<div className='p-4 bg-cyan-500 text-white text-center rounded-sm '>Grid Item 3</div>

          <div className='p-4 bg-cyan-500 text-white text-center rounded-sm'>Grid Item 4</div>

        </div>

css-grid-2cols-2rows.png
Note that the flow of grid items is from left to right, which is the default behavior of a grid. Since we have defined only two columns, the 3rd column automatically moves to the second row.
In the example above, we used the gap-4 class to create spacing between the grid items. This will be discussed in detail in the sections below.

3. Grid Template Rows

Grid Template Rows is a CSS property used in CSS Grid layouts to define the size and behavior of rows within a grid container. It allows you to specify the height of individual rows and distribute available space.
When using Grid Template Rows, it's important to consider the overall structure of your grid and how the rows will flow. The flow property (also known as the grid-auto-flow property) is important because it determines how items are placed into the grid when there are more items than there are rows defined. By default, it's set to row, which means items will be placed row by row, filling each row before moving to the next. However, you can change it to column if you want items to fill columns first.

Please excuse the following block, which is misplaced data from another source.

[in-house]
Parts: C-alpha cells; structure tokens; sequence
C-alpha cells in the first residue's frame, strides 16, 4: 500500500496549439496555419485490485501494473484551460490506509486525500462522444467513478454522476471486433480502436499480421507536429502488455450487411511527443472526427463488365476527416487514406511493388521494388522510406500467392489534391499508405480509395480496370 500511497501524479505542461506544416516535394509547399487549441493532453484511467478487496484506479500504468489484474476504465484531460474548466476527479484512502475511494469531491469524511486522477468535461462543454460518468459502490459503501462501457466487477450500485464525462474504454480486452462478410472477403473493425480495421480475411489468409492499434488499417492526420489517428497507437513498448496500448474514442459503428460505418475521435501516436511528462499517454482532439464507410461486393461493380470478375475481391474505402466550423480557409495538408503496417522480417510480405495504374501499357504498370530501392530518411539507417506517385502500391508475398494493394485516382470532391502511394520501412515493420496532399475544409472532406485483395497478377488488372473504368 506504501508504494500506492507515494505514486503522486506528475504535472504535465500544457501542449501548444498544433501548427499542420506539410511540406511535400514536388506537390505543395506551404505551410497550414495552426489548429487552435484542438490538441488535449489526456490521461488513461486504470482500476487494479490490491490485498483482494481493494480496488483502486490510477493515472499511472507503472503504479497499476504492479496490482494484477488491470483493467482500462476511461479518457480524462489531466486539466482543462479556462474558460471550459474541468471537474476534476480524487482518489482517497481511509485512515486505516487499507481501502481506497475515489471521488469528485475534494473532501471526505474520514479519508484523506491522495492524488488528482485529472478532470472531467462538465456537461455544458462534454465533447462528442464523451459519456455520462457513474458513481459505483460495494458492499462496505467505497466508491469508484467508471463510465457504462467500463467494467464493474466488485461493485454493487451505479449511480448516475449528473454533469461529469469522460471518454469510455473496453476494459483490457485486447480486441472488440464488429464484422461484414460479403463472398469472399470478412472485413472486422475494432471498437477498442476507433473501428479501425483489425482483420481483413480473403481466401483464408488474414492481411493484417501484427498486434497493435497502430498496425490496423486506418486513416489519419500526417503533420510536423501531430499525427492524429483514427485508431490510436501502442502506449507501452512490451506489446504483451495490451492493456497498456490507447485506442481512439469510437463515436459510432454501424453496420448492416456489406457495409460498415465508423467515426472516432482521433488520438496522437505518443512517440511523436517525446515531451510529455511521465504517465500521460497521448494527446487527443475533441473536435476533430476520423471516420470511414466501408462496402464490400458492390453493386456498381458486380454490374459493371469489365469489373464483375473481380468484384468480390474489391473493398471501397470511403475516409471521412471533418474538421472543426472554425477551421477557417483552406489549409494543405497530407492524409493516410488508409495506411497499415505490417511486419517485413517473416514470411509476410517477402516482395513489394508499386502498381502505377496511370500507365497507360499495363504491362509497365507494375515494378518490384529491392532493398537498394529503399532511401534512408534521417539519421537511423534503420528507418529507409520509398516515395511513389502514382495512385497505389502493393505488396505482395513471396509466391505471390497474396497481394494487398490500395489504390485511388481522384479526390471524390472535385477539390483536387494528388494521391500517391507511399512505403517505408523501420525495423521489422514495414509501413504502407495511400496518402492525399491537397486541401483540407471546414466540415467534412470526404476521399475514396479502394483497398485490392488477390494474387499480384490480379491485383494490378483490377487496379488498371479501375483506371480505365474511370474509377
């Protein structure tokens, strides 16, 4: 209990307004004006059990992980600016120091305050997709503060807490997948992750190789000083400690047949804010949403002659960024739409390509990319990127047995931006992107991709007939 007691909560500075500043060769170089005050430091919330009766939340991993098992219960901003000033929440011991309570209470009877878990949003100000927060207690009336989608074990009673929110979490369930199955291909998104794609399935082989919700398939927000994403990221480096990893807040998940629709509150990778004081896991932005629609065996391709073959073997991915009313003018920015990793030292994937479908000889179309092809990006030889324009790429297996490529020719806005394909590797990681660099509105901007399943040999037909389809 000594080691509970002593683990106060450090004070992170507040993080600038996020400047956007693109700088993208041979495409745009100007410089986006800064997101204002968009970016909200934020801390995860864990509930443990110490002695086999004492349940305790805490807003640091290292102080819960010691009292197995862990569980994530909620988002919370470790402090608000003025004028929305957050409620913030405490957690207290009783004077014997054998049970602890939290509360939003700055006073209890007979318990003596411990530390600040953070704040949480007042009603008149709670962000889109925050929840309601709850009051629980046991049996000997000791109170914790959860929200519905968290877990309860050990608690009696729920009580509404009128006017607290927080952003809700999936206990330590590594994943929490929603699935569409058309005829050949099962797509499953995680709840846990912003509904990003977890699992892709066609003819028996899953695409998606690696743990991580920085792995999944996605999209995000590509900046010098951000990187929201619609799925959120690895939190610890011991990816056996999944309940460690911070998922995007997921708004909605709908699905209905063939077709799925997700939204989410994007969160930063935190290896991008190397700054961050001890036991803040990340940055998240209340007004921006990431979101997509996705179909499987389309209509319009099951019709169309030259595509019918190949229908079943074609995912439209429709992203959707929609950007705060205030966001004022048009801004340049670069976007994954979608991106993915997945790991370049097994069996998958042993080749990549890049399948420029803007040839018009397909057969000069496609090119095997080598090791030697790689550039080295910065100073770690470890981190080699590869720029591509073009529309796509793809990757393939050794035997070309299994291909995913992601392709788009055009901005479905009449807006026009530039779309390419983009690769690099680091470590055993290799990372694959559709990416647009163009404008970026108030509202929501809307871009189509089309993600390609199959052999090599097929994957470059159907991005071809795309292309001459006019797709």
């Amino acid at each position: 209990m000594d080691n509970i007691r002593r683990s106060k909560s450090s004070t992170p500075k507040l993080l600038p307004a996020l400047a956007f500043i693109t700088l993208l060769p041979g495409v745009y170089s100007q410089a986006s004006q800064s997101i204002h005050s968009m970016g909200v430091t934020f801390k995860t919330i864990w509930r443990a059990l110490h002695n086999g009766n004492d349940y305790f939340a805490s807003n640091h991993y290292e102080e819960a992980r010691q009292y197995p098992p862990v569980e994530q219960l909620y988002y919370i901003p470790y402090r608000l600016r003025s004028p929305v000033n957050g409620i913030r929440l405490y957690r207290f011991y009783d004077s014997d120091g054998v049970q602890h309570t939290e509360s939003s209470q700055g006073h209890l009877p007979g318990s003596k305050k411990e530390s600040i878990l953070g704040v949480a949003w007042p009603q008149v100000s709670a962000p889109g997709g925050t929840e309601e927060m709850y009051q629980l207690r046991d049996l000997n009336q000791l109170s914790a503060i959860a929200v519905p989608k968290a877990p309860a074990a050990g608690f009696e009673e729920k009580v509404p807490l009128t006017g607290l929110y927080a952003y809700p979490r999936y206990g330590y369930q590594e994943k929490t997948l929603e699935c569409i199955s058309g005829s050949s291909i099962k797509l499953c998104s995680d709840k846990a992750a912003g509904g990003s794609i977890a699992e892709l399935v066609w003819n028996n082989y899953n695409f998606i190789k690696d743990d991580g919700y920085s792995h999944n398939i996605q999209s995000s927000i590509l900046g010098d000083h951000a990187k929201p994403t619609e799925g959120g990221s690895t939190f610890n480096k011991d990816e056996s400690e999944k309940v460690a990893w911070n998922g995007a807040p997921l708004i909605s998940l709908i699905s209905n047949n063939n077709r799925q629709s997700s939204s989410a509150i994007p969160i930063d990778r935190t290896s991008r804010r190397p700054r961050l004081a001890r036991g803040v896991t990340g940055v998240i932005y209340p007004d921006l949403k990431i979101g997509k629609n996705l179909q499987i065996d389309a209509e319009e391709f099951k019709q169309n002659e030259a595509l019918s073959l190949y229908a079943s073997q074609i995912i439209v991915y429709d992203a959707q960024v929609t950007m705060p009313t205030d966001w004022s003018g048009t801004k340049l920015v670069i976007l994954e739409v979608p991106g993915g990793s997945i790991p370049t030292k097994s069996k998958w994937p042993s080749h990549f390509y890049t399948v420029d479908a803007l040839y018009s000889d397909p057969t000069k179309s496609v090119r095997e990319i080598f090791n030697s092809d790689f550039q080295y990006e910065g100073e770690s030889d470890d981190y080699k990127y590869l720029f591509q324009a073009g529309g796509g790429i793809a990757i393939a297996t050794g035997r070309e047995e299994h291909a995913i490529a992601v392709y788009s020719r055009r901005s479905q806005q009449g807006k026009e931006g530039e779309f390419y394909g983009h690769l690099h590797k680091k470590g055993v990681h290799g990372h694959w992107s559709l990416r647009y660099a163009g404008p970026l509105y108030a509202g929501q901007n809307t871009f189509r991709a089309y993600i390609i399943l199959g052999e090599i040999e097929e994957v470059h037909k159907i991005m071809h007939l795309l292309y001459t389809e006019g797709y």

Tailwind CSS provides a set of utility classes to easily define Grid Template Rows with different numbers of rows. Here's an explanation of the classes:
  • grid-rows-1 to grid-rows-12: These classes define the number of rows in a grid. For example, grid-rows-1 sets one row, grid-rows-2 sets two rows, and so on, up to grid-rows-12 for twelve rows.
  • grid-rows-none: This class sets the grid-template-rows property to "none," effectively removing any explicit row definitions. The grid will automatically size rows based on their content.
  • grid-rows-subgrid: This class sets the grid-template-rows property to "subgrid," allowing the grid container to inherit its row sizes from a parent grid container. This is useful for nested grids.
Example with grid-rows-2:
Code block

        <div className="grid grid-rows-2 grid-flow-col gap-4 border border-gray-600 bg-stripes rounded">

          <div className='p-4 bg-cyan-500 text-white text-center'>Grid Item 1</div>